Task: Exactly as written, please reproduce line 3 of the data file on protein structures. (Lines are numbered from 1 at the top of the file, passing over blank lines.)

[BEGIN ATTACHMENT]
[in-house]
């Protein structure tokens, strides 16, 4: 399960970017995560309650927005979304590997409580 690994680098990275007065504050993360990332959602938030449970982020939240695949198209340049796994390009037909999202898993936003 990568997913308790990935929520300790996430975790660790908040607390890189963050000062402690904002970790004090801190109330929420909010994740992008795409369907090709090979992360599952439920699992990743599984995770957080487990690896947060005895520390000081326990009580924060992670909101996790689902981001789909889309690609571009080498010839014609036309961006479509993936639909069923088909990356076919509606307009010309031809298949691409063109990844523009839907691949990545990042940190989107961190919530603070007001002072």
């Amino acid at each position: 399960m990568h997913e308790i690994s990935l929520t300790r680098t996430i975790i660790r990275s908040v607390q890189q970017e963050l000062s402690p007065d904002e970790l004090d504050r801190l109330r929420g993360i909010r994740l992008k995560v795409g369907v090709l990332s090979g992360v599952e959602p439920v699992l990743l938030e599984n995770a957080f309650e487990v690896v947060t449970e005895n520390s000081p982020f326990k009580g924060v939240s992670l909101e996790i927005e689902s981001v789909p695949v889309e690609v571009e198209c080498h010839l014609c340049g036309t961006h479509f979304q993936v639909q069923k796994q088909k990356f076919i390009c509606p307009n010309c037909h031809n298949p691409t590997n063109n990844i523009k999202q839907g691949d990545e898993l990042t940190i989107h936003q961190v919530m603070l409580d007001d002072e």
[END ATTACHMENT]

């Amino acid at each position: 399960m990568h997913e308790i690994s990935l929520t300790r680098t996430i975790i660790r990275s908040v607390q890189q970017e963050l000062s402690p007065d904002e970790l004090d504050r801190l109330r929420g993360i909010r994740l992008k995560v795409g369907v090709l990332s090979g992360v599952e959602p439920v699992l990743l938030e599984n995770a957080f309650e487990v690896v947060t449970e005895n520390s000081p982020f326990k009580g924060v939240s992670l909101e996790i927005e689902s981001v789909p695949v889309e690609v571009e198209c080498h010839l014609c340049g036309t961006h479509f979304q993936v639909q069923k796994q088909k990356f076919i390009c509606p307009n010309c037909h031809n298949p691409t590997n063109n990844i523009k999202q839907g691949d990545e898993l990042t940190i989107h936003q961190v919530m603070l409580d007001d002072e």